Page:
Remember when yours was a young family? The transition of being single to being married? Then along came the kids and things changed again. And when the holidays rolled around, you had a potentially problematic dilemma on your hands. 

  • How could you preserve the traditions from your own childhood that you held so dear?
  • How would you be able to make time and room for your spouse's family and their traditions?
  • What "new" customs and rituals would you forge with your own growing family?

Were you ever torn between your two families? Did you feel that you always had to compromise and "be flexible"? Was it hard to find "your" place with your in-laws? Where there ever hurt feelings? Did you spend a lot of your early years and holidays traveling from one family to another?

And remember when you finally had a home of your own and it was important to you to spend some of the holidays at home? Maybe you wanted to cook your first turkey in your kitchen. Or you had visions of barbequing with the guys in your backyard.

Somewhere along the way, you began breaking away from your childhood customs and established your own unique observances that fit the needs of your growing family. How supportive were your families of these inevitable changes?

If your "growing" family has grown up, gotten married and therefore brought new members into the fold, your adult children are going through the same period of adjustment that you had to make so many years ago. They are now part of someone else's family as well, which means that so are you! And as special and sacred as your holiday traditions have become to you and your family through the years, it is now time for you to compromise and be flexible once again.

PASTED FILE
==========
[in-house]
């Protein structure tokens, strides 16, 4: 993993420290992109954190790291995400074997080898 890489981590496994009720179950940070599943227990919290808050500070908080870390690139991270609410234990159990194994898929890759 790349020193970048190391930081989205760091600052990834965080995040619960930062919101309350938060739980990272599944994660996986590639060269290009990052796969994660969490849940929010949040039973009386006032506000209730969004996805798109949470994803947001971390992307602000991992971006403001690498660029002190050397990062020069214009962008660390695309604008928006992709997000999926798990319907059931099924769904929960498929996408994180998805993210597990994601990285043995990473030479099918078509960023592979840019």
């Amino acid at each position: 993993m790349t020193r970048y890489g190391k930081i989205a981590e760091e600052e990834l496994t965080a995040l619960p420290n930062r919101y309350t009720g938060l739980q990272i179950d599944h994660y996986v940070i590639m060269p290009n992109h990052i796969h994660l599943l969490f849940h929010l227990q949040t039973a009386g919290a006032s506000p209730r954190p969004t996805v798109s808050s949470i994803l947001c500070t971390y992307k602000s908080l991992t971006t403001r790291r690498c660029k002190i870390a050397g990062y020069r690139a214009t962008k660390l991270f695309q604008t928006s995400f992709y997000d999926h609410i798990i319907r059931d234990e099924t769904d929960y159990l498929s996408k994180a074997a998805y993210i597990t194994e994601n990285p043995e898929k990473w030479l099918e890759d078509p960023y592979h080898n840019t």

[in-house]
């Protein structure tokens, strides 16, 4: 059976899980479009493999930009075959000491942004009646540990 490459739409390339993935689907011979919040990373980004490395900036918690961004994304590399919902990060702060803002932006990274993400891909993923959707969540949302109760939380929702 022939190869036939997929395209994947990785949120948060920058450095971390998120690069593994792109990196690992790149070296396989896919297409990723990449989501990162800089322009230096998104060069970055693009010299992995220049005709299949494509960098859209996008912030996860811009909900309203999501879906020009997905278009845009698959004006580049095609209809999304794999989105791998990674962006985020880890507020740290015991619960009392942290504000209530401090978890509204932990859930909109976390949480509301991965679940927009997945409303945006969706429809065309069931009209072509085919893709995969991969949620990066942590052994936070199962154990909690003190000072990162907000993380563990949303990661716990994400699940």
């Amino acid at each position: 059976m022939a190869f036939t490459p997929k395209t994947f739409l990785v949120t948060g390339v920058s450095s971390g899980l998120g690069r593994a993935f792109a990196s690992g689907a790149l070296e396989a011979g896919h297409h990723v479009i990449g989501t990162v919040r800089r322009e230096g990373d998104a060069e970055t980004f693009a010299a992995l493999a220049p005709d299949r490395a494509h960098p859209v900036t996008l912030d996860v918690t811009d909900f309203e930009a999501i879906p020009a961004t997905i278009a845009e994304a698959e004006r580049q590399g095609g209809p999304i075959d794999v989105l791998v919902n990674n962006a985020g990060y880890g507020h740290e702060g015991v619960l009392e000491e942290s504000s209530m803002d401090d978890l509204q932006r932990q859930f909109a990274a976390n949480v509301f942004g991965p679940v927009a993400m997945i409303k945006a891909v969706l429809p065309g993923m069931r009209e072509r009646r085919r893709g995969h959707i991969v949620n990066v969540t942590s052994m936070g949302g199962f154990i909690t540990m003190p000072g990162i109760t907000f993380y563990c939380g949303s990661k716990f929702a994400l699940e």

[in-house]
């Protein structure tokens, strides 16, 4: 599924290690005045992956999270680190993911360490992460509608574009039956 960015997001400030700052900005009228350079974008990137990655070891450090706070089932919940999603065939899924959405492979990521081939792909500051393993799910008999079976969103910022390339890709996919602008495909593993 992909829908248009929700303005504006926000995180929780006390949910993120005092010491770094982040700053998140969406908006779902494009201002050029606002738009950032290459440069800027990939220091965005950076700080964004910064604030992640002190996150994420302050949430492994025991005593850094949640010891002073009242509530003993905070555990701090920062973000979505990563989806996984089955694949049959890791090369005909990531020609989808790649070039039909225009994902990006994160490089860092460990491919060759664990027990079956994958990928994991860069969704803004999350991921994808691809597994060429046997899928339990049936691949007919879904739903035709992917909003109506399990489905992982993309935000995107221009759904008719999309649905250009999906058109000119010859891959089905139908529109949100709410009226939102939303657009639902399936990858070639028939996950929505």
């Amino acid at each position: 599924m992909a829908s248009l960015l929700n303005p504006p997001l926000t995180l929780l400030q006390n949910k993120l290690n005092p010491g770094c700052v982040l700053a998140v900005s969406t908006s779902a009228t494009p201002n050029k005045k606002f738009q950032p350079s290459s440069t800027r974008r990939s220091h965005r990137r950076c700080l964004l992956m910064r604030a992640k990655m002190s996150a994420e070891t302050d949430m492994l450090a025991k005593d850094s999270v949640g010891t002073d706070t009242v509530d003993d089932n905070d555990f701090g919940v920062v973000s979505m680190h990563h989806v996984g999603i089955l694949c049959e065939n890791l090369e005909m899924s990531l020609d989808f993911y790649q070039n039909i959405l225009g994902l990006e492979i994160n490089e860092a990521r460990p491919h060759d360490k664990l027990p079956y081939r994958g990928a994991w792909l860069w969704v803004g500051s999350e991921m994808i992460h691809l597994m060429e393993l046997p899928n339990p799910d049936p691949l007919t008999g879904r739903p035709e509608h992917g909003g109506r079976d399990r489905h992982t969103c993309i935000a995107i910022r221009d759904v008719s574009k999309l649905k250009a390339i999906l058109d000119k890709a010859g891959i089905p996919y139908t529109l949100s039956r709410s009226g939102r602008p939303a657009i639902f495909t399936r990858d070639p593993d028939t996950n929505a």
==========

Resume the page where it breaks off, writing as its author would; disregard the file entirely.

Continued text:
Your daughter-in-law may be a terrible cook, but that doesn't really matter — does it? Isn't it more important that she feels a part of your family and therefore her contributions (whatever they may be), are welcomed? Your family will survive eating her pumpkin pie rather than yours. She may eventually learn to cook, but how quickly will she forget if you don't allow her to play an important role in the festivities?

Or your new son-in-law is really looking forward to carving that big bird at Thanksgiving. Sure, that's always been your job, Dad. And yes, he doesn't know what he is doing. But he's a lot more likely to learn if given the chance than if you continue to do it for him. And is a well-carved turkey more important than a well-crafted relationship with your daughter and her new husband?

Mom and Dad, your roles are still important to the family. But as your children grow up and marry, not only do your roles change, but the way in which you accept those changes can make all the difference in the tone and future development of your family's relationships.

It is important that you embrace your in-laws and allow space in your family for them and for the traditions that are just as important to them as yours are to you. No longer can you expect that "every Christmas Eve" or "every Sunday lunch" be spent at your house. Even if the 1st Saturday of every month has always been a family cookout, you may have to adjust your expectations of who will regularly attend.  

Your son or daughter and their spouses need the understanding and freedom to make whatever plans suit their family's needs. And these plans may clash with the way your family has "always done" things. To ensure they never feel unreasonable demands being placed on them from all sides, it is crucial for you to be gracious and accommodating with your expectations. The last thing you want for your children's marriage is for your family to be a source of conflict between them.